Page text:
Facing the Challenges of Young Adult Cancer By Finding a Community
Being a young adult with cancer can feel like an isolating journey, but "Survivor: Africa" winner Ethan Zohn details how a community can form even in the unlikeliest of places.
BY Ethan Zohn
PUBLISHED June 14, 2020
When Ethan Zohn was diagnosed with a rare form of Hodgkin lymphoma in 2009 at age 35, he did not anticipate the isolation he experienced as a young adult patient with cancer. But by reaching out to advocacy organizations and other individuals like him, he found a community that helped him through the overwhelming anxiety that nearly consumed his life.
In a recent interview with CURE®, “Survivor: Africa” winner Zohn opened up about the fears and insecurities that he experienced as a young adult with cancer and shared how “nothing creates comfort and confidence more than knowing you're not alone when facing life challenge”.
CURE: What would you say was the hardest part of having cancer?
Zohn: The hardest part for me was the recovery, the survivorship, and just being a young adult, going through cancer was difficult.
I think we have a whole host of problems or concerns that pediatrics and older cancer patients don't necessarily have to go through. Pediatric (patients), you’ve got your parents, they're taking care of you. As you get older, maybe you're married, you’ve got health insurance, you’ve got a job, you’ve got a partner, things might be a little bit settled.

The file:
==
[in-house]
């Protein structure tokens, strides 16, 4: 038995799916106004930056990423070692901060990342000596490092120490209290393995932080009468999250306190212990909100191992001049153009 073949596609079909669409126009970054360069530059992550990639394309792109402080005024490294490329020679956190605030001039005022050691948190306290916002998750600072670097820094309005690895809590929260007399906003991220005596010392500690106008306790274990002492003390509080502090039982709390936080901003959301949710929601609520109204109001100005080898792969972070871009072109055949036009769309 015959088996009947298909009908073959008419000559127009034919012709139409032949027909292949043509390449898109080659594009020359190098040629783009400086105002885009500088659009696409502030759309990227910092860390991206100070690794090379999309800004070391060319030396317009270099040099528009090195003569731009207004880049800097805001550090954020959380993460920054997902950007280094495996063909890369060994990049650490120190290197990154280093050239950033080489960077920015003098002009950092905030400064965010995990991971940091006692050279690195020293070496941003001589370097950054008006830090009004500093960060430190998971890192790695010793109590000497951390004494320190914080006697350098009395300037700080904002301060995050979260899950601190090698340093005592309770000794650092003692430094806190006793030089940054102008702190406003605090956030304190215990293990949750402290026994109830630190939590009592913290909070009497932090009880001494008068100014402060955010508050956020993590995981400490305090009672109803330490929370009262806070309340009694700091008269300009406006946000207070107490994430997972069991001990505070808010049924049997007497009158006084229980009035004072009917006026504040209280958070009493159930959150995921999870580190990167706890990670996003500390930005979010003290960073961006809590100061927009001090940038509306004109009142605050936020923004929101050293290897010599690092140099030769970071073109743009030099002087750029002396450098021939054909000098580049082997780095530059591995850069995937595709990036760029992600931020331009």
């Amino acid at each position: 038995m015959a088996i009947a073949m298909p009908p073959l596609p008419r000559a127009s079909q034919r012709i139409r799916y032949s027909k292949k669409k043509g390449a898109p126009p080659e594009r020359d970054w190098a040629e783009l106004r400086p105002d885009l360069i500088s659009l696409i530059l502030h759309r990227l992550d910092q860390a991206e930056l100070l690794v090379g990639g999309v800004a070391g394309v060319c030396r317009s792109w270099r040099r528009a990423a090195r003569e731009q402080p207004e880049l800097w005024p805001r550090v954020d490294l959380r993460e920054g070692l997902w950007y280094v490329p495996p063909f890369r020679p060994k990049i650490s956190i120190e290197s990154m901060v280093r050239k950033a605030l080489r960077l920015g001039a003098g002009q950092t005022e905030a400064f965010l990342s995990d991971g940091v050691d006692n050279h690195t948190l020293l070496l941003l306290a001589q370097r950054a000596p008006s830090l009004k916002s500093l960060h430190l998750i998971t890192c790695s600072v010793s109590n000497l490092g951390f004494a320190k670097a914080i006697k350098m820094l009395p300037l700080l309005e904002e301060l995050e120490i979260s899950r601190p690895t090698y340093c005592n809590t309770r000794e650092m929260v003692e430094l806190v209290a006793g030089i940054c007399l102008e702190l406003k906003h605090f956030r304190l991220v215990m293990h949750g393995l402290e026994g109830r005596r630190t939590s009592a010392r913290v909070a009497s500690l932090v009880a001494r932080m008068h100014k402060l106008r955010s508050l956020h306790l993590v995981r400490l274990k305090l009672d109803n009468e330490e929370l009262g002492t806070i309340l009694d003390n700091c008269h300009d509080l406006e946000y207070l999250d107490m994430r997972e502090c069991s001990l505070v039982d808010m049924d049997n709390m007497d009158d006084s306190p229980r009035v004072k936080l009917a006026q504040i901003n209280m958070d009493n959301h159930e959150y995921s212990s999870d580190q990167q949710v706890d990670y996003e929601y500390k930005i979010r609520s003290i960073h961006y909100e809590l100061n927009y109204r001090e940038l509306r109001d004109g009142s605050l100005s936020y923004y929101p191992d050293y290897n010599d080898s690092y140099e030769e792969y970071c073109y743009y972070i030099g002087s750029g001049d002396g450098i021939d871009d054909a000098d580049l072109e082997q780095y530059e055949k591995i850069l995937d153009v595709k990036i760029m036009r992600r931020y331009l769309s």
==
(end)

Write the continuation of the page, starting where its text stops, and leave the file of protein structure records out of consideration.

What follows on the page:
But as a young adult, I was 35 years old. I survived this thing. And now all of a sudden, I’ve got to live the rest of my life. Who's going to want to date me? Can I have kids? Am I going to lose my job? Have health insurance? I'm different than all my friends. I pressed the pause button on my life while all my other friends are just starting. They're having kids, jobs, marriage, adventures; not for me at that time.
So, those hosts of psychosocial issues that go through your mind as a young adult. Going through cancer was just debilitating for me, and the anxiety and the fear of relapse, for me, was overwhelming and totally consumed my life. It was really difficult for me to come back from cancer.
So then, how did you combat those challenges?
I talked to a shrink a lot. I leaned on the community around me and other cancer survivors who had been through a similar situation. I started talking with them and got into focus groups and doing all these incredible programs like First Ascent, which is an outdoor adventure camp for young adult cancer survivors. (I also like) Epic Experience, Stupid Cancer, Twist Out Cancer, all these things really made me feel like I'm not alone.
When you go through cancer, it's a really lonely feeling. I was never surrounded by so many people that loved me more than anything in the world. But I felt so alone at that time. And I've learned that nothing creates comfort and confidence more than knowing you're not alone when facing life challenge.
So, I encourage anyone out there who is feeling sad or lonely or depressed or anything, to reach out to other people and connect with them. And if you’ve got to call up someone or go to a shrink, or there are organizations like Imerman Angels out there, which is one-to-one, peer-to-peer cancer support, that was a game changer for me.